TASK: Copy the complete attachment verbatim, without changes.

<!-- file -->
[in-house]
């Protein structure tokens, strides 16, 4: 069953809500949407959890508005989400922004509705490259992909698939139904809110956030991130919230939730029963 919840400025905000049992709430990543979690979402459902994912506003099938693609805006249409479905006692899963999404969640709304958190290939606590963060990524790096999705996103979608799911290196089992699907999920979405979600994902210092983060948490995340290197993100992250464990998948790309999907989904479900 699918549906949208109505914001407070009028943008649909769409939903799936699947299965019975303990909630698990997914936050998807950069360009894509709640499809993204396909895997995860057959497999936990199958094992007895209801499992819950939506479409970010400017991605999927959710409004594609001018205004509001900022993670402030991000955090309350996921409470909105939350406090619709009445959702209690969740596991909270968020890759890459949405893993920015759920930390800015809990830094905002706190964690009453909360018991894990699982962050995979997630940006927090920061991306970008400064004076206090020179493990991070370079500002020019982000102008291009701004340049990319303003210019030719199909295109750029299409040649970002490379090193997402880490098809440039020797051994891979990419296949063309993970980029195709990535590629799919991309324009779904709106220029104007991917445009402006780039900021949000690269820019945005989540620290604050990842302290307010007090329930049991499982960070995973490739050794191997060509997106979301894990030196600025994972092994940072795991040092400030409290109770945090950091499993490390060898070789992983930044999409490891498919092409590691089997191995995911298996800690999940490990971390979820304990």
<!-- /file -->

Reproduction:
[in-house]
């Protein structure tokens, strides 16, 4: 069953809500949407959890508005989400922004509705490259992909698939139904809110956030991130919230939730029963 919840400025905000049992709430990543979690979402459902994912506003099938693609805006249409479905006692899963999404969640709304958190290939606590963060990524790096999705996103979608799911290196089992699907999920979405979600994902210092983060948490995340290197993100992250464990998948790309999907989904479900 699918549906949208109505914001407070009028943008649909769409939903799936699947299965019975303990909630698990997914936050998807950069360009894509709640499809993204396909895997995860057959497999936990199958094992007895209801499992819950939506479409970010400017991605999927959710409004594609001018205004509001900022993670402030991000955090309350996921409470909105939350406090619709009445959702209690969740596991909270968020890759890459949405893993920015759920930390800015809990830094905002706190964690009453909360018991894990699982962050995979997630940006927090920061991306970008400064004076206090020179493990991070370079500002020019982000102008291009701004340049990319303003210019030719199909295109750029299409040649970002490379090193997402880490098809440039020797051994891979990419296949063309993970980029195709990535590629799919991309324009779904709106220029104007991917445009402006780039900021949000690269820019945005989540620290604050990842302290307010007090329930049991499982960070995973490739050794191997060509997106979301894990030196600025994972092994940072795991040092400030409290109770945090950091499993490390060898070789992983930044999409490891498919092409590691089997191995995911298996800690999940490990971390979820304990």